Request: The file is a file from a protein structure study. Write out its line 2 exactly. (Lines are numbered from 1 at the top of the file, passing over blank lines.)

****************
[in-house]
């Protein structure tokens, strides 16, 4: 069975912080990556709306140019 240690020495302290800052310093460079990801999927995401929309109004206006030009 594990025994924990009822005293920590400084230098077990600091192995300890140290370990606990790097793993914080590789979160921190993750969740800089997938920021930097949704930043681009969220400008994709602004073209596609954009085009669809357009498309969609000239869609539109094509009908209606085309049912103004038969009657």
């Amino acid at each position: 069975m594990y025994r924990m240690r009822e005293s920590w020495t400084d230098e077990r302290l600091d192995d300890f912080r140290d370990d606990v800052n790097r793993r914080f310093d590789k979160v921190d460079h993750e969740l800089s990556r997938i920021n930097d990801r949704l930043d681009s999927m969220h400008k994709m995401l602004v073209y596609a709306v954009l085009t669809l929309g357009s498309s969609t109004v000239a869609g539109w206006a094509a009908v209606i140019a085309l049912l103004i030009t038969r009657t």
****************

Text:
């Protein structure tokens, strides 16, 4: 069975912080990556709306140019 240690020495302290800052310093460079990801999927995401929309109004206006030009 594990025994924990009822005293920590400084230098077990600091192995300890140290370990606990790097793993914080590789979160921190993750969740800089997938920021930097949704930043681009969220400008994709602004073209596609954009085009669809357009498309969609000239869609539109094509009908209606085309049912103004038969009657």